by WorldTribune Staff, January 8, 2019
Rep. Alexandria Ocasio-Cortez said in an interview on 60 Minutes that her brand of economic socialism is modeled after Sweden, Finland, and Norway, rather than Venezuela or Cuba.
If that’s the case, the New York Democrat and darling of the major media “would have to abandon almost her entire economic agenda and embrace free-market economic policies. Because that’s what those countries have been doing,” Investor’s Business Daily noted in a Jan. 7 editorial.
“While she wants to shove the U.S. toward big-government socialism, the countries she cites have been largely moving in the opposite direction – cutting taxes, reining in government benefits and freeing up their economies,” the editorial said.
During the interview, Ocasio-Cortez was asked: “When people hear the word socialism, they think Soviet Union, Cuba, Venezuela. Is that what you have in mind?”
The newly-minted congress member responded: “Of course not. What we have in mind — and what of my — and my policies most closely resemble what we see in the U.K., in Norway, in Finland, in Sweden.”
Via that answer, the editorial said, Ocasio-Cortez endorsed Social Security privatization, minimum wage repeal and corporate tax cuts, hardly the policy positions of a socialist.
Ocasio-Cortez says she supports the expansion of Social Security benefits and “there’s no question” she opposes privatizing the program, the editorial notes.
Yet, two of the nations she touted as models of socialist policies “have partially privatized their social security programs to save taxpayer money and provide better retirements for their citizens,” the editorial noted.
Sweden partially privatized its social security program in the mid-1990s. Great Britain began partially privatizing its public pension program in the late 1950s. In both countries, workers can invest a portion of their payroll taxes in individual, private accounts.
Ocasio-Cortez has also called for a $15 federal minimum wage and the creation of a “federal jobs guarantee.”
Sweden and Norway have no minimum wage laws. Finland’s minimum wage is 83 percent lower than the current U.S. minimum. The UK’s minimum wage is higher than the U.S., but nowhere near the $15 minimum Ocasio-Cortez and other leftist Democrats are pushing.
“And none of these countries would dream of something as radical as a ‘federal jobs guarantee,’ ” the editorial noted. “Finland, in fact, just abandoned its experiment in a related idea called ‘universal basic income’ because of its costs and its adverse economic impacts.”
Ocasio-Cortez has also called for the federal corporate tax rate to be increased from 21 percent to 28 percent.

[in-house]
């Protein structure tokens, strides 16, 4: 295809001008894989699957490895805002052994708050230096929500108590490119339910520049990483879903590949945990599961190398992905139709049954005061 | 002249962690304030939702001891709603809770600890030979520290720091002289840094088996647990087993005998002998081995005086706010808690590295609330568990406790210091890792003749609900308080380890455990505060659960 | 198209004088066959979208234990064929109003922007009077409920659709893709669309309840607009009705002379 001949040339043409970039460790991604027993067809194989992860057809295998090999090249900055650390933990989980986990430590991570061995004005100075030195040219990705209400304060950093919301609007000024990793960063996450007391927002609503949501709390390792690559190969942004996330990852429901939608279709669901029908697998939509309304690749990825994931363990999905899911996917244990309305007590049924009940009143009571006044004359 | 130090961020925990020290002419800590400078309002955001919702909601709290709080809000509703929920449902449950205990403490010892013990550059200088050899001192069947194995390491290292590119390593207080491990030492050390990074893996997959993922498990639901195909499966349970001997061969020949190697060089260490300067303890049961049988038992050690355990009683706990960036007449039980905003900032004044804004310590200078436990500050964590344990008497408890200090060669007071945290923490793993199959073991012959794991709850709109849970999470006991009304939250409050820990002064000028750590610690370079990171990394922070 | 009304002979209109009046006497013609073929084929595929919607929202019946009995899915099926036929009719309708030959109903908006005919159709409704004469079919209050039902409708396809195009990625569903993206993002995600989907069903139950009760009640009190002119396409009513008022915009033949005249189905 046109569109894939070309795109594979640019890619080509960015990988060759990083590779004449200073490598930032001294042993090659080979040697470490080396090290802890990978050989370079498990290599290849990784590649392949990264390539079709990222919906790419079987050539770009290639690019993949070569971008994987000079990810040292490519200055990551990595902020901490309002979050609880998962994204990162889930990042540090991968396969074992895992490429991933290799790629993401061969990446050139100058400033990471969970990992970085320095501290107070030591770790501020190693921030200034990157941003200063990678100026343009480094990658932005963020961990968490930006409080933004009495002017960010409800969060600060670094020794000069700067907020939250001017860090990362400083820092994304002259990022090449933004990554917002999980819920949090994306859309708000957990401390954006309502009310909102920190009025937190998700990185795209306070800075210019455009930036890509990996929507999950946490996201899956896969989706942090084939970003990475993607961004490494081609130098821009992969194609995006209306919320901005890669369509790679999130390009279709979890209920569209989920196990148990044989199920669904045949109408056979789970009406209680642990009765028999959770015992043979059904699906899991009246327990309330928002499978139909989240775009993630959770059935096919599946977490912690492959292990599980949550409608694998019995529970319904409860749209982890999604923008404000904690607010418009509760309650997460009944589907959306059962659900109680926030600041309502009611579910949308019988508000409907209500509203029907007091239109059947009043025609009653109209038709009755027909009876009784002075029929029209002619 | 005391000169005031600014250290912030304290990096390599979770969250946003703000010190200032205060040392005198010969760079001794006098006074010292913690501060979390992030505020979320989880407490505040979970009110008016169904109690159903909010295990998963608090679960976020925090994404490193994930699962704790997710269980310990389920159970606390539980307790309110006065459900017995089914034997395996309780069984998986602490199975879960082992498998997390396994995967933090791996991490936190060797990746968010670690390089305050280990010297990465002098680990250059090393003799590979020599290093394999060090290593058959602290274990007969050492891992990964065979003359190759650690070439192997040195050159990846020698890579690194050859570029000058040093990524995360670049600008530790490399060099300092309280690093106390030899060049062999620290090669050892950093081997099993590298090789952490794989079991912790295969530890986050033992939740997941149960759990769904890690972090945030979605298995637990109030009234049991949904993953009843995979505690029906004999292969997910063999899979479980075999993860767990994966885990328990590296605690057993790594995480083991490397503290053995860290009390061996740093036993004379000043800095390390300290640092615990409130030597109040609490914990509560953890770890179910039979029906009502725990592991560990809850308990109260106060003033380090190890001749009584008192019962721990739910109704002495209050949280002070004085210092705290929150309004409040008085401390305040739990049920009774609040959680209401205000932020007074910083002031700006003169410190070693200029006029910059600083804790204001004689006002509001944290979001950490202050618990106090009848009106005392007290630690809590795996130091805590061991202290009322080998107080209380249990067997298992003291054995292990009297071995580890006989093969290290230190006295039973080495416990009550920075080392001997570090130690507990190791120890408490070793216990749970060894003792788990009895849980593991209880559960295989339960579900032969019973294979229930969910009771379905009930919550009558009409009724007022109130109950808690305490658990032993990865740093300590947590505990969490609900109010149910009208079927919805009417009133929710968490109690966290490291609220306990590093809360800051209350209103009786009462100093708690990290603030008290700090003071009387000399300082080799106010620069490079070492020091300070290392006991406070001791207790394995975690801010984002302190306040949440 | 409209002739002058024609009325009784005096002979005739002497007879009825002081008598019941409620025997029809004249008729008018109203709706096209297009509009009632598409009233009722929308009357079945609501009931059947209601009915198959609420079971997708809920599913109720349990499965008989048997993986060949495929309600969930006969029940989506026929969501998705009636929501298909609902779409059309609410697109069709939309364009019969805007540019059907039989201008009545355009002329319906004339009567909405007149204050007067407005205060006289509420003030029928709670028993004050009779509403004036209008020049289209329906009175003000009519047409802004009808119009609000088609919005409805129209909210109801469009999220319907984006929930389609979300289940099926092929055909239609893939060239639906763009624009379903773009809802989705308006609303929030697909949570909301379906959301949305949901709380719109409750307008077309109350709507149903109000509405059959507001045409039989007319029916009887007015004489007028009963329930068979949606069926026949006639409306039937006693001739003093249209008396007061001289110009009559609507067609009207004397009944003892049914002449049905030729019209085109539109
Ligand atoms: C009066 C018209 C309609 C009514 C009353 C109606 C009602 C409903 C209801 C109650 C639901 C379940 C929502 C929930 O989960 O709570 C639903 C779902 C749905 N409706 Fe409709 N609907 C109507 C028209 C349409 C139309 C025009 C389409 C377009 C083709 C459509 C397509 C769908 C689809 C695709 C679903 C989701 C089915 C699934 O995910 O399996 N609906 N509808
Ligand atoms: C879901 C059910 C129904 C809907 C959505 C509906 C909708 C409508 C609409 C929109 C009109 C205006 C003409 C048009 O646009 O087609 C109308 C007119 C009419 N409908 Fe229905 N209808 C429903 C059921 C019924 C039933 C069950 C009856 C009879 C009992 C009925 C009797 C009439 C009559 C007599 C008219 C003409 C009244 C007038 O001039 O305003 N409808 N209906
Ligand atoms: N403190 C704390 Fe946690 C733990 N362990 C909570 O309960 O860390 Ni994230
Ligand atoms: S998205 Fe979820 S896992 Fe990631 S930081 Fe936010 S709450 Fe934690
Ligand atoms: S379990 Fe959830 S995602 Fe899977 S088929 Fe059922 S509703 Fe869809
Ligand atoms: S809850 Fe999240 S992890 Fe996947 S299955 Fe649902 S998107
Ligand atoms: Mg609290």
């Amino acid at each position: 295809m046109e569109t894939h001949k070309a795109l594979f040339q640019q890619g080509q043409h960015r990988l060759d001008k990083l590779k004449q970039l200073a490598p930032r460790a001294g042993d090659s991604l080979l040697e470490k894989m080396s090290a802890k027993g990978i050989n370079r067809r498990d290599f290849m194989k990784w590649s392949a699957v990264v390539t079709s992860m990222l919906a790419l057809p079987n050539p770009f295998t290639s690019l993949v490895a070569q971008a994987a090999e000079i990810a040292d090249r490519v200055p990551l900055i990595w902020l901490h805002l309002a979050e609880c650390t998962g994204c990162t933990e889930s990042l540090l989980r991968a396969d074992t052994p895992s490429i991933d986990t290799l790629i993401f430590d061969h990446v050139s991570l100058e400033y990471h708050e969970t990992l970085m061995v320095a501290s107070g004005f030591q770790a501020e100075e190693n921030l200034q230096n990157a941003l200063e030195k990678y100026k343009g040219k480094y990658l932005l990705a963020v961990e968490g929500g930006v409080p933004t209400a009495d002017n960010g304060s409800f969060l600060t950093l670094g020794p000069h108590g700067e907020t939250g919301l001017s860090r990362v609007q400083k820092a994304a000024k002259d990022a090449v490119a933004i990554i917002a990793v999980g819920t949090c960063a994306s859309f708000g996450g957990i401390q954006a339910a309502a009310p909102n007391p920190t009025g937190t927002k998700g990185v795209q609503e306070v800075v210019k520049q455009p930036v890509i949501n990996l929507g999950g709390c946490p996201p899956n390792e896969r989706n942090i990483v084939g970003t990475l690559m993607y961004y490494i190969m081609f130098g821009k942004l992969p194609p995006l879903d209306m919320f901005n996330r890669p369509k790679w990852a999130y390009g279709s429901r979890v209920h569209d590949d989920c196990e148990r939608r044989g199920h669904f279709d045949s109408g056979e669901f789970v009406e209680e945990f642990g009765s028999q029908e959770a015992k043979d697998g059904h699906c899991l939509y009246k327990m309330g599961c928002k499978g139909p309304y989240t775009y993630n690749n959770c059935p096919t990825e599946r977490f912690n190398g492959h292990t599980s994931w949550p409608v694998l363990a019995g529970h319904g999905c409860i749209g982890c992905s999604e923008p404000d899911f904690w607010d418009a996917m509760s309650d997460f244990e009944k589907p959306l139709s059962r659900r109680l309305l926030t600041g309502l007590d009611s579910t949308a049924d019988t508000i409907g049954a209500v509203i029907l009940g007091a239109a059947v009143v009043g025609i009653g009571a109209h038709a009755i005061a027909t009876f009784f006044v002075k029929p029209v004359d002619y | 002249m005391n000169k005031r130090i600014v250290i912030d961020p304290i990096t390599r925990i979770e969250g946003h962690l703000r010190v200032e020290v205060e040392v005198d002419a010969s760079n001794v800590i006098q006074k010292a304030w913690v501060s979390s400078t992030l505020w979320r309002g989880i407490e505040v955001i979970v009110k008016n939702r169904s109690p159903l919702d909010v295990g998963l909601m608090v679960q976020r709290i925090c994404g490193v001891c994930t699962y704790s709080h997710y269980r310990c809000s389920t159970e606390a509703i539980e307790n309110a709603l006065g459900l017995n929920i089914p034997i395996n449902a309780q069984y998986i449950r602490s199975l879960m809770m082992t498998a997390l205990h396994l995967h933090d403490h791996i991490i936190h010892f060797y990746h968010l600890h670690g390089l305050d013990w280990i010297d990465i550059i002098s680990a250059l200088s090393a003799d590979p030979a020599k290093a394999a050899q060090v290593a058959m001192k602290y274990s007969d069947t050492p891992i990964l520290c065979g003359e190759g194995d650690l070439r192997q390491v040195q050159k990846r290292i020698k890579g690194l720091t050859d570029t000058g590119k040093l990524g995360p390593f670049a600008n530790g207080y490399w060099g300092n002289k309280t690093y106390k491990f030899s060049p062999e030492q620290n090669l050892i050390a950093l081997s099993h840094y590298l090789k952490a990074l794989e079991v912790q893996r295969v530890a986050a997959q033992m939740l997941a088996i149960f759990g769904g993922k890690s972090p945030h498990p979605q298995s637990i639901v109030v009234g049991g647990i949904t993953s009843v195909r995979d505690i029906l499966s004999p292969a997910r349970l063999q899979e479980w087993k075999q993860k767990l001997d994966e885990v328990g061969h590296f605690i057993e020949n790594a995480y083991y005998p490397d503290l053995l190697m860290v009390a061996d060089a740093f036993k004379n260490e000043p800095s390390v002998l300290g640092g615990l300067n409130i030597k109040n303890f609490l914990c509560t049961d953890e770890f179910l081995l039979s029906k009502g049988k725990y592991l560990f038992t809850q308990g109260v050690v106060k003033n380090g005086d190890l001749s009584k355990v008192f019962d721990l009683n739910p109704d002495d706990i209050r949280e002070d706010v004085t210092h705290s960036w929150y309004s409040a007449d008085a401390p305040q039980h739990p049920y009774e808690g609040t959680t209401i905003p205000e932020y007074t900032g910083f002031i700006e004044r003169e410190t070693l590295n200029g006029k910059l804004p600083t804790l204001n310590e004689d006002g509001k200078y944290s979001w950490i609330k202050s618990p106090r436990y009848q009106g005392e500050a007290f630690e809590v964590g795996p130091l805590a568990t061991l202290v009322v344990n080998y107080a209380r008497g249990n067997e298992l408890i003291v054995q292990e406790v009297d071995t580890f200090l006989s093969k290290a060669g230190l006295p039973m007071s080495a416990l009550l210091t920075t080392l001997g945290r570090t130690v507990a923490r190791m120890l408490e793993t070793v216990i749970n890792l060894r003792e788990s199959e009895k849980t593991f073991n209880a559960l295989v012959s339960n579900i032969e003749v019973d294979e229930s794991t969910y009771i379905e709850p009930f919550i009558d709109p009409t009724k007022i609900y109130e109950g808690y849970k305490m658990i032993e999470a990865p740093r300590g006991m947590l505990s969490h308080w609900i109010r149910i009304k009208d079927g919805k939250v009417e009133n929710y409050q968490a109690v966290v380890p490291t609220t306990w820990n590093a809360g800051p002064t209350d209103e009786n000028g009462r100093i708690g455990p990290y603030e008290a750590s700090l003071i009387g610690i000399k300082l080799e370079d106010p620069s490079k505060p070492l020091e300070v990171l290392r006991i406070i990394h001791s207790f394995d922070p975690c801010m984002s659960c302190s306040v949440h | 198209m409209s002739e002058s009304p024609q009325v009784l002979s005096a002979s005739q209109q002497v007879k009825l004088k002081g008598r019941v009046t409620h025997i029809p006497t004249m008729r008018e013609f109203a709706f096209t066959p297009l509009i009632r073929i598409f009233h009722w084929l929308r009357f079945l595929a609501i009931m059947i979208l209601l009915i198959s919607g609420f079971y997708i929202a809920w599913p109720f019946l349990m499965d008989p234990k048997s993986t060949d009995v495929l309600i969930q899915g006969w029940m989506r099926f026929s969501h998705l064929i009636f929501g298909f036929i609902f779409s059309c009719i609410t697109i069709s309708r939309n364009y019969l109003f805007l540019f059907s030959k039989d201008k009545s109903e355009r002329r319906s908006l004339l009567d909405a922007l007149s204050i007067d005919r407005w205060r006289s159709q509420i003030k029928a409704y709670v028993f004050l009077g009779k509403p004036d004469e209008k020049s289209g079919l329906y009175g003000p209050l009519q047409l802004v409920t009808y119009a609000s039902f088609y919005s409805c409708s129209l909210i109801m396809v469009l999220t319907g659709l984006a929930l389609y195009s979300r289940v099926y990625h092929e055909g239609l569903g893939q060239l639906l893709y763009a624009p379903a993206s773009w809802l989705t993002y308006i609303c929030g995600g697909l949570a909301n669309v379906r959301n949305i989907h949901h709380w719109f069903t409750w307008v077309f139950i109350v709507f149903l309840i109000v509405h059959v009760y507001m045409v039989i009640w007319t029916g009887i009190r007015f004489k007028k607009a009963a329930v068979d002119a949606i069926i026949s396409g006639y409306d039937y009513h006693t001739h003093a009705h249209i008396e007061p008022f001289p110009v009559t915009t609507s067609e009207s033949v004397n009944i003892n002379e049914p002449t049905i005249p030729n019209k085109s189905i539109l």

The corporate income tax rate in the UK is 19 percent. In Finland, it’s 20 percent. The rate is 22 percent in Sweden and 23 percent in Norway.
According to the Tax Foundation, when you count state corporate income taxes, the average tax on corporate profits in the U.S. is currently 25.7 percent.
“So instead of calling for a hike, Ocasio-Cortez should be calling for further cuts in the corporate tax rate to bring them in line with her ‘socialist’ role models,” the editorial said.
Ocasio-Cortez’s “Medicare for all” plan would also be a “radical departure” from those countries. While the UK, Sweden, Finland and Norway “guarantee” health care, most still rely on some form of private insurance or out-of-pocket spending to cover a significant portion of the bills.
Under Ocasio-Cortez’s plan, the government would pay 100 percent of health care costs (the only thing it wouldn’t cover is cosmetic surgery).
In Finland, private payers cover 20 percent of the nation’s health costs, in Norway it’s 15 percent and in Sweden it’s 16 percent. In the UK, it’s 21 percent, according to data from the OECD.
“What’s more, in every country but Sweden, the share of health costs paid by the government has been declining in recent years,” the editorial noted.
The editorial noted some other “inconvenient facts about these so-called socialist paradises that Ocasio-Cortez would never endorse”:
- Sweden, Norway and Finland are among the least diverse nations in the world. Out of a list of 159 countries ranked by ethnic and cultural diversity, Sweden, Norway and Finland rank in the bottom fifth. The U.S. ranks 85.
- Sweden has a school choice program, in effect since 1992, that lets parents take vouchers to public or private schools.
“If Ocasio-Cortez wants to deregulate the economy, privatize Social Security, eliminate the minimum wage, and start cutting taxes, we’re all for it,” the editorial said.
“If not, then she’s misleading the public about what kind of country she and her fellow leftists envision the U.S. becoming.”